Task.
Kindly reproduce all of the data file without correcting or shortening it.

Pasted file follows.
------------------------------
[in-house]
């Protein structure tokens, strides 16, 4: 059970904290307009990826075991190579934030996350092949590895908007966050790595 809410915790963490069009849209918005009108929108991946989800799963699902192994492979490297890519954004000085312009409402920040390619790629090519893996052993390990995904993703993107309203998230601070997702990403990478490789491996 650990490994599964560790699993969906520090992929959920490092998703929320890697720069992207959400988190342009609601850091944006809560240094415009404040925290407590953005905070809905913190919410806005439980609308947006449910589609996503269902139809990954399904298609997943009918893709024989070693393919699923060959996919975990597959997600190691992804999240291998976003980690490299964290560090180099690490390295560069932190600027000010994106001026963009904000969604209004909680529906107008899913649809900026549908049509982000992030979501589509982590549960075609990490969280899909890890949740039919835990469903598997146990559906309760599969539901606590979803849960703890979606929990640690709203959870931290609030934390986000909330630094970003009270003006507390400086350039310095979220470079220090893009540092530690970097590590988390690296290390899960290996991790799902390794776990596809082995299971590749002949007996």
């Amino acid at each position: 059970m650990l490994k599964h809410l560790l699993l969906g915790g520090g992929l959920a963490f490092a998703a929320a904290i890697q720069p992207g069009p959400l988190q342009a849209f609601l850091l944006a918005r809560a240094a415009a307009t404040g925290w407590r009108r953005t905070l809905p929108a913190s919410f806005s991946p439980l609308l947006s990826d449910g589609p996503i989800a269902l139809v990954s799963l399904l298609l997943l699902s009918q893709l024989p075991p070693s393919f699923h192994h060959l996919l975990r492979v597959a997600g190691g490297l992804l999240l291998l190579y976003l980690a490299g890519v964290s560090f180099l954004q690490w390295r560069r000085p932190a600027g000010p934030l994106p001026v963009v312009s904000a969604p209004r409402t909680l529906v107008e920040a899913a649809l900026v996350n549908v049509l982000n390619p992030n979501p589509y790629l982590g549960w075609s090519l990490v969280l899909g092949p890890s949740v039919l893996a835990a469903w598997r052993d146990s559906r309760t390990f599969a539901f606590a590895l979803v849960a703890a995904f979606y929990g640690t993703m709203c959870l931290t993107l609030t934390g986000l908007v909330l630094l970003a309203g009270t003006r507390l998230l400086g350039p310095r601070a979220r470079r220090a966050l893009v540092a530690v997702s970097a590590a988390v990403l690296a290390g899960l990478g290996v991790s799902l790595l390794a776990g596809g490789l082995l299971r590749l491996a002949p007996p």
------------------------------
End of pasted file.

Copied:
[in-house]
């Protein structure tokens, strides 16, 4: 059970904290307009990826075991190579934030996350092949590895908007966050790595 809410915790963490069009849209918005009108929108991946989800799963699902192994492979490297890519954004000085312009409402920040390619790629090519893996052993390990995904993703993107309203998230601070997702990403990478490789491996 650990490994599964560790699993969906520090992929959920490092998703929320890697720069992207959400988190342009609601850091944006809560240094415009404040925290407590953005905070809905913190919410806005439980609308947006449910589609996503269902139809990954399904298609997943009918893709024989070693393919699923060959996919975990597959997600190691992804999240291998976003980690490299964290560090180099690490390295560069932190600027000010994106001026963009904000969604209004909680529906107008899913649809900026549908049509982000992030979501589509982590549960075609990490969280899909890890949740039919835990469903598997146990559906309760599969539901606590979803849960703890979606929990640690709203959870931290609030934390986000909330630094970003009270003006507390400086350039310095979220470079220090893009540092530690970097590590988390690296290390899960290996991790799902390794776990596809082995299971590749002949007996």
């Amino acid at each position: 059970m650990l490994k599964h809410l560790l699993l969906g915790g520090g992929l959920a963490f490092a998703a929320a904290i890697q720069p992207g069009p959400l988190q342009a849209f609601l850091l944006a918005r809560a240094a415009a307009t404040g925290w407590r009108r953005t905070l809905p929108a913190s919410f806005s991946p439980l609308l947006s990826d449910g589609p996503i989800a269902l139809v990954s799963l399904l298609l997943l699902s009918q893709l024989p075991p070693s393919f699923h192994h060959l996919l975990r492979v597959a997600g190691g490297l992804l999240l291998l190579y976003l980690a490299g890519v964290s560090f180099l954004q690490w390295r560069r000085p932190a600027g000010p934030l994106p001026v963009v312009s904000a969604p209004r409402t909680l529906v107008e920040a899913a649809l900026v996350n549908v049509l982000n390619p992030n979501p589509y790629l982590g549960w075609s090519l990490v969280l899909g092949p890890s949740v039919l893996a835990a469903w598997r052993d146990s559906r309760t390990f599969a539901f606590a590895l979803v849960a703890a995904f979606y929990g640690t993703m709203c959870l931290t993107l609030t934390g986000l908007v909330l630094l970003a309203g009270t003006r507390l998230l400086g350039p310095r601070a979220r470079r220090a966050l893009v540092a530690v997702s970097a590590a988390v990403l690296a290390g899960l990478g290996v991790s799902l790595l390794a776990g596809g490789l082995l299971r590749l491996a002949p007996p």